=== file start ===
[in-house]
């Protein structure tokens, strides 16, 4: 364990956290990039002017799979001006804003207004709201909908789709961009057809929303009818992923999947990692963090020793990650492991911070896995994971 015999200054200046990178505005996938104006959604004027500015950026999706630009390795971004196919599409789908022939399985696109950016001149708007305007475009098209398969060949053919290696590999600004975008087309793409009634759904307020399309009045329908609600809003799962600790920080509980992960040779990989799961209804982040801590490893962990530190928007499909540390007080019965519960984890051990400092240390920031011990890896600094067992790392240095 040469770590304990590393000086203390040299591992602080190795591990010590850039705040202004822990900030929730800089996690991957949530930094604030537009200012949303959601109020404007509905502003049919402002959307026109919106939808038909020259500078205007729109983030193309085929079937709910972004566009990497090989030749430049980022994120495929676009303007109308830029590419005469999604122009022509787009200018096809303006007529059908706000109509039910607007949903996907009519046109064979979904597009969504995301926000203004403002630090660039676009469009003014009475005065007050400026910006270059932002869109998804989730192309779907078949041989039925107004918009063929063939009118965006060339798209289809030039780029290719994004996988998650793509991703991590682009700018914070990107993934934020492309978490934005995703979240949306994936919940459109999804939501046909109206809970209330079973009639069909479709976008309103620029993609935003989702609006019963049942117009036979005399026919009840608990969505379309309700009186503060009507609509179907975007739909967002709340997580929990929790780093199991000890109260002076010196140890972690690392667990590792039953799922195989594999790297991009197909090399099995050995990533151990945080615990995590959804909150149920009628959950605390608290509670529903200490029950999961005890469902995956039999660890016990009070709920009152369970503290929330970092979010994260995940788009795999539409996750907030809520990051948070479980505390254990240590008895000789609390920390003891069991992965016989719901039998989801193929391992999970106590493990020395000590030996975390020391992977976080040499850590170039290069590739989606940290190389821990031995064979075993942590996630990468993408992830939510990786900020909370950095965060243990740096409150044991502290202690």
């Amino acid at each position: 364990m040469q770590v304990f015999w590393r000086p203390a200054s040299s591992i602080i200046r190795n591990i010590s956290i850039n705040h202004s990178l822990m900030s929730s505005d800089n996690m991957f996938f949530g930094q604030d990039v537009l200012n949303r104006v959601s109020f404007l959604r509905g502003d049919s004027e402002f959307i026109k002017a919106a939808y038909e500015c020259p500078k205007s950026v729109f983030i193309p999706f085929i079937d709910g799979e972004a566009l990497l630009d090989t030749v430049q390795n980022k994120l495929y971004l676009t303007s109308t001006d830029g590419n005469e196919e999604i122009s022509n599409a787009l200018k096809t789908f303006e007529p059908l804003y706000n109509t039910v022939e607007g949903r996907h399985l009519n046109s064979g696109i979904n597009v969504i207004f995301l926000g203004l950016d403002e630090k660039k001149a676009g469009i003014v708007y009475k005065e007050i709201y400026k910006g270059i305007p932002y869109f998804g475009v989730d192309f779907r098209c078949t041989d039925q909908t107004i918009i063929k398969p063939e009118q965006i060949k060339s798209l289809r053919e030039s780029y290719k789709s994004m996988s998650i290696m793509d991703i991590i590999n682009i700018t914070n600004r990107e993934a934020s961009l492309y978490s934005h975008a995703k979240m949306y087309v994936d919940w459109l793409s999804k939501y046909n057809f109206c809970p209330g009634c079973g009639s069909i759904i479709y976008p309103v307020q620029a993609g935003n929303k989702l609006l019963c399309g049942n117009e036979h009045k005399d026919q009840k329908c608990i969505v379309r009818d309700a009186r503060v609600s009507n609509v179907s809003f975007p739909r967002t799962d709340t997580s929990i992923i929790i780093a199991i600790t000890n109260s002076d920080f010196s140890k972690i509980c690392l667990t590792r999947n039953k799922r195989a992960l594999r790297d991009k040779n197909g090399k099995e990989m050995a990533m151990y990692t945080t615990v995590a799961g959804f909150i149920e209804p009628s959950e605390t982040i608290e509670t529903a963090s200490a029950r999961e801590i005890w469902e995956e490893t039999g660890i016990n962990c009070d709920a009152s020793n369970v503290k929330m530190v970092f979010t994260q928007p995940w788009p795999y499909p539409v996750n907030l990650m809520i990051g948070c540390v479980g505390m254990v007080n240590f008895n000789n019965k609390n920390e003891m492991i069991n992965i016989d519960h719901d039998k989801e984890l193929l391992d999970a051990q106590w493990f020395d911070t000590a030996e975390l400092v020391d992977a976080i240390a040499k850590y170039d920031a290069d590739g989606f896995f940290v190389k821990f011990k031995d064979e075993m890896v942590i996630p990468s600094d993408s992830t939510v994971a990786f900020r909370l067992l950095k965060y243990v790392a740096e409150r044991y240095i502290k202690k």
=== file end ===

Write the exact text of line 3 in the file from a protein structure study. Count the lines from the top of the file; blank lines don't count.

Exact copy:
């Amino acid at each position: 364990m040469q770590v304990f015999w590393r000086p203390a200054s040299s591992i602080i200046r190795n591990i010590s956290i850039n705040h202004s990178l822990m900030s929730s505005d800089n996690m991957f996938f949530g930094q604030d990039v537009l200012n949303r104006v959601s109020f404007l959604r509905g502003d049919s004027e402002f959307i026109k002017a919106a939808y038909e500015c020259p500078k205007s950026v729109f983030i193309p999706f085929i079937d709910g799979e972004a566009l990497l630009d090989t030749v430049q390795n980022k994120l495929y971004l676009t303007s109308t001006d830029g590419n005469e196919e999604i122009s022509n599409a787009l200018k096809t789908f303006e007529p059908l804003y706000n109509t039910v022939e607007g949903r996907h399985l009519n046109s064979g696109i979904n597009v969504i207004f995301l926000g203004l950016d403002e630090k660039k001149a676009g469009i003014v708007y009475k005065e007050i709201y400026k910006g270059i305007p932002y869109f998804g475009v989730d192309f779907r098209c078949t041989d039925q909908t107004i918009i063929k398969p063939e009118q965006i060949k060339s798209l289809r053919e030039s780029y290719k789709s994004m996988s998650i290696m793509d991703i991590i590999n682009i700018t914070n600004r990107e993934a934020s961009l492309y978490s934005h975008a995703k979240m949306y087309v994936d919940w459109l793409s999804k939501y046909n057809f109206c809970p209330g009634c079973g009639s069909i759904i479709y976008p309103v307020q620029a993609g935003n929303k989702l609006l019963c399309g049942n117009e036979h009045k005399d026919q009840k329908c608990i969505v379309r009818d309700a009186r503060v609600s009507n609509v179907s809003f975007p739909r967002t799962d709340t997580s929990i992923i929790i780093a199991i600790t000890n109260s002076d920080f010196s140890k972690i509980c690392l667990t590792r999947n039953k799922r195989a992960l594999r790297d991009k040779n197909g090399k099995e990989m050995a990533m151990y990692t945080t615990v995590a799961g959804f909150i149920e209804p009628s959950e605390t982040i608290e509670t529903a963090s200490a029950r999961e801590i005890w469902e995956e490893t039999g660890i016990n962990c009070d709920a009152s020793n369970v503290k929330m530190v970092f979010t994260q928007p995940w788009p795999y499909p539409v996750n907030l990650m809520i990051g948070c540390v479980g505390m254990v007080n240590f008895n000789n019965k609390n920390e003891m492991i069991n992965i016989d519960h719901d039998k989801e984890l193929l391992d999970a051990q106590w493990f020395d911070t000590a030996e975390l400092v020391d992977a976080i240390a040499k850590y170039d920031a290069d590739g989606f896995f940290v190389k821990f011990k031995d064979e075993m890896v942590i996630p990468s600094d993408s992830t939510v994971a990786f900020r909370l067992l950095k965060y243990v790392a740096e409150r044991y240095i502290k202690k």